pondence of Salem, or to the like committee of any
other town in this province, " to supply Messrs. Gard-
ner^ & Smith of said town of Machias " one hundred
bushels of Indian corn ; ten bbls. pork and beef; one
cask of molasses ; and one cask of rice ; and take in re-
turn for the same, wood, or such other payment as
the said Gardner^ and Smith may be able to make :
and in this case they, or their constituents, the above-
said inhabitants, should not make satisfaction for the
same in a reasonable time, it shall be allowed and paid
out of the public treasury of this province, and the said
inhabitants shall refund the same as soon as may be."
They also proposed that this Congress should recom-

* Probably mistaken for Stillman.



128 MAINE HISTORICAL SOCIETY.

mend to the government of Connecticut to allow the
inhabitants of the Eastern part of the colony to pur-
chase and carry home such provisions as they might
need when producing certificates from committees.
This report was adopted.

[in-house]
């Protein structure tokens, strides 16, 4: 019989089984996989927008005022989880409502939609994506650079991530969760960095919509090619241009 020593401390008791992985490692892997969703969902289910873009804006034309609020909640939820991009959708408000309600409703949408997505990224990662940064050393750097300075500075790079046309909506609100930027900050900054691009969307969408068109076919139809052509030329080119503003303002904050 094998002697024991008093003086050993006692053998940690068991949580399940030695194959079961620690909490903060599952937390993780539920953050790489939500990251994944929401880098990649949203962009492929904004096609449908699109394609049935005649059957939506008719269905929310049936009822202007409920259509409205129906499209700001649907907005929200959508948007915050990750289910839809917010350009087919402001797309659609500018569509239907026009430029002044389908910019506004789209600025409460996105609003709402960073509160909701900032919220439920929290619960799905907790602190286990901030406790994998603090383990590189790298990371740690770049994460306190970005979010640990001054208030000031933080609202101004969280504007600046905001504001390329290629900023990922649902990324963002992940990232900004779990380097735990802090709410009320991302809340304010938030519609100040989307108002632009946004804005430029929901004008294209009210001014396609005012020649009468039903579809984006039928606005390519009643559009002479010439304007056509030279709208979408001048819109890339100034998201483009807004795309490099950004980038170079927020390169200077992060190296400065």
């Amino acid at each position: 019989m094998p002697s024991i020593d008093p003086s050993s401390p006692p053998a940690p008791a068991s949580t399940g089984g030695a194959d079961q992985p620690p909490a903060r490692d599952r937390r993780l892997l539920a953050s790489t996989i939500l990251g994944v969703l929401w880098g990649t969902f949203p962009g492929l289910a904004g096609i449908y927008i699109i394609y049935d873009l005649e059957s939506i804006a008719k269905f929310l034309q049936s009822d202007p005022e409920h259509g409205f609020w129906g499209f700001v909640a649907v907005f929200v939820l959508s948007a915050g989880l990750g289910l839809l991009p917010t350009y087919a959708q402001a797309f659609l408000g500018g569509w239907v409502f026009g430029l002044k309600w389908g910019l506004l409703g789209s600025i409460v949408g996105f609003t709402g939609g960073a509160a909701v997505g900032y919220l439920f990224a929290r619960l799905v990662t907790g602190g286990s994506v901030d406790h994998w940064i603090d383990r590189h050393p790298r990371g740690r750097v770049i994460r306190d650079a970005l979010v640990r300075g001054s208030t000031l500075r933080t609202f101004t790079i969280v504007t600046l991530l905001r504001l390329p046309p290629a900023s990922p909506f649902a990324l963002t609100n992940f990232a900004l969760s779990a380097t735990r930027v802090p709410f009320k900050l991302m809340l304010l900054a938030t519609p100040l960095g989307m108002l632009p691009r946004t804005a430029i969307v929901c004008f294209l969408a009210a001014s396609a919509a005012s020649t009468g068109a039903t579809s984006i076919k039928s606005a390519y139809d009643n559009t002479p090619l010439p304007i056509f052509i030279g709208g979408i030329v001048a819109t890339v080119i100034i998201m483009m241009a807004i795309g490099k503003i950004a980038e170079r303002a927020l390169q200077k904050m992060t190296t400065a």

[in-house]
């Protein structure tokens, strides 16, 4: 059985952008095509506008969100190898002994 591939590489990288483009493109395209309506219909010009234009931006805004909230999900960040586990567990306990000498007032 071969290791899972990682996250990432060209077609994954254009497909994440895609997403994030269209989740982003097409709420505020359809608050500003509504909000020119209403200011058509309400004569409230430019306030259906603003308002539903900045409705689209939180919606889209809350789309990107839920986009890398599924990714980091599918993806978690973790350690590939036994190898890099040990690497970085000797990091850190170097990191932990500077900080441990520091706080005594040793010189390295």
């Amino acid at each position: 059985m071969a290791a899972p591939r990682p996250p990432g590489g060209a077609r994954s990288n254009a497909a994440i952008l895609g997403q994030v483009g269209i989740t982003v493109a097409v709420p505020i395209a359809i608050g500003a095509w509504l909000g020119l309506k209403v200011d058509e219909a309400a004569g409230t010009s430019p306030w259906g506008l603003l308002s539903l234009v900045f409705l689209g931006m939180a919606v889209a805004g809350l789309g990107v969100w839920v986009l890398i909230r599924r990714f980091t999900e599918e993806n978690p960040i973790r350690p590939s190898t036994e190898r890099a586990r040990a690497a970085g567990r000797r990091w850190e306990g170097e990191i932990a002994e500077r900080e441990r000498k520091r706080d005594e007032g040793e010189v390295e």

Meanwhile the British war vessels were sailing up
the Maine coast, piloted by the coast-trading captain,
Ichabod Jones. He was a man of energy. He had
early entered into the scheme of the Machias planta-
tion, and had turned many a penny through the trade
of its people. They owed him respect for obtaining
the formal deed of their township ; his nephew Stephen
was their '"squire;" another kinsman, John Coffin
Jones, was largely interested in the neighborhood.
He thought he held the borough. Now he was loyal
to his king, and aimed to deliver his cargo of provision
to the people in exchange for lumber which would
cover the soldiers who slaughtered colonists! VVere
his calculations shrewd ? No portion of the history of